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There are strong, conservative sources with journalistic integrity, and there are also examples of thoughtful, free-market-orientated think tanks (see the Wall Street Journal and the Thomas B. Fordham Institute). The recent cover story from Thinking Minnesota fails to meet either of these standards. Quotes from the School District were taken from other publications (the Sun Current), and it is unclear if the district or those accused within the article were given the opportunity to respond. How ironic that an article criticizing the Edina schools for ideological concentration is itself so biased.
The goal of the article is best understood as a ploy to raise the profile of the Center of the American Experiment and fill its coffers. (Accompanying the mailing to every Edina household was a “Please Donate” card.) This is unfortunate. Increasing diversity is a complex, significant issue. Our schools deserve more thoughtful discourse than this web of yarn connecting social-media postings.
Matthew Pepper, Edina
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What?! Schools are indoctrinating our children? How awful. Surely this must be stopped forthwith. What was it Katherine Kersten said schools indoctrinate students in? “Racial equality and ‘indoctrination in left-wing political orthodoxies.’ ” Oh, that sounds terribly radical and frightening. Almost as radical and dangerous as the tenets of the real (not fake) American experiment, the Declaration of Independence: “We hold these truths to be self-evident, that all men are created equal, that they are endowed by their Creator with certain unalienable Rights, that among these are Life, Liberty and the Pursuit of Happiness.” If we are going to be frightened of anything, it should be of the moral imperative in these words. I wonder if the authors of the Declaration thought of themselves as left-wing.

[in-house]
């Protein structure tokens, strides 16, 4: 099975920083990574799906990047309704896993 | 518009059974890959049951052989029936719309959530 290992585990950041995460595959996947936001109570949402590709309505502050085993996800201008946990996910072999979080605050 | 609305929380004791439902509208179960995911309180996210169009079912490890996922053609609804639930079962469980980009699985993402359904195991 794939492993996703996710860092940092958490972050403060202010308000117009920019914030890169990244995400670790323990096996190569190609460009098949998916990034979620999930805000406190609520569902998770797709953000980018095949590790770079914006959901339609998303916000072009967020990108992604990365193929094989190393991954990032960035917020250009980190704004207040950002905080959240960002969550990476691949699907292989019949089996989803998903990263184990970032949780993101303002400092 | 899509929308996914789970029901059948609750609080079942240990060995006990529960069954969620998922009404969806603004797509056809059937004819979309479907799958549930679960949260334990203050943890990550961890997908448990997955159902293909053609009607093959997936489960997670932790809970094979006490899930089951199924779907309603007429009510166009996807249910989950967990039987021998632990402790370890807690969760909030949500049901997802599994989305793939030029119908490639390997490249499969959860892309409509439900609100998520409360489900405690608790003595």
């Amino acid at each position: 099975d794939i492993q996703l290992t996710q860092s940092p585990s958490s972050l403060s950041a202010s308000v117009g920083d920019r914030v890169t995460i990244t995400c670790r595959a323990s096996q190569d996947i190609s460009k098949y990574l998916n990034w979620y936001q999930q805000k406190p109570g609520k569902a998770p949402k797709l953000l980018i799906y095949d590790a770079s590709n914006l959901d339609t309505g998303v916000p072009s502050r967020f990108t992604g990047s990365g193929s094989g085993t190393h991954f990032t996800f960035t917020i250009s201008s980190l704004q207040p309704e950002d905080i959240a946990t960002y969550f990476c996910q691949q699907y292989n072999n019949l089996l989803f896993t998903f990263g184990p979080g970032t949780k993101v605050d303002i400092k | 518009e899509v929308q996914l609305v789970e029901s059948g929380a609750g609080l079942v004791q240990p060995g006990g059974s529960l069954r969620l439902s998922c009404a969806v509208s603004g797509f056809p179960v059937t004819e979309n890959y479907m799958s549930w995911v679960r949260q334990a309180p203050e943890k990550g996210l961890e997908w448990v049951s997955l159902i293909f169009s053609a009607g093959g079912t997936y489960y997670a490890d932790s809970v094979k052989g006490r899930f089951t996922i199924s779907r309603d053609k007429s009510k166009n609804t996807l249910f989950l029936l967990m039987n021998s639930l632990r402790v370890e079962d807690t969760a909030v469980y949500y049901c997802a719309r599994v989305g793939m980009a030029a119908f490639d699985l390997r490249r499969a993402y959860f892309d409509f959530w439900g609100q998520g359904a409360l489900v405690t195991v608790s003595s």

Carol McNamara, Minneapolis
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The Edina school board race reminds me of an experience I had in high school sports. I was engaged in a sport that rewarded coaching, repetition and terrain (in that order). This “three-legged” approach has been proven to objectively develop better athletes. At the tail end of high school, however, a new approach became popular that subjectively focused on using the sport to develop better citizens. The second approach made you feel better at first but worse when your performance dropped off. For me personally, it degraded my self-confidence because I lost faith that my bad habits could be identified by a good coach and corrected through repetition. This sport is ski racing, and Minnesota has developed world-class athletes through the first approach, which is augmented by our short, icy courses that allow multiple runs. Many kids and their parents still favor the first approach when it comes to sports and academics and favor their families as a better crucible for citizenship.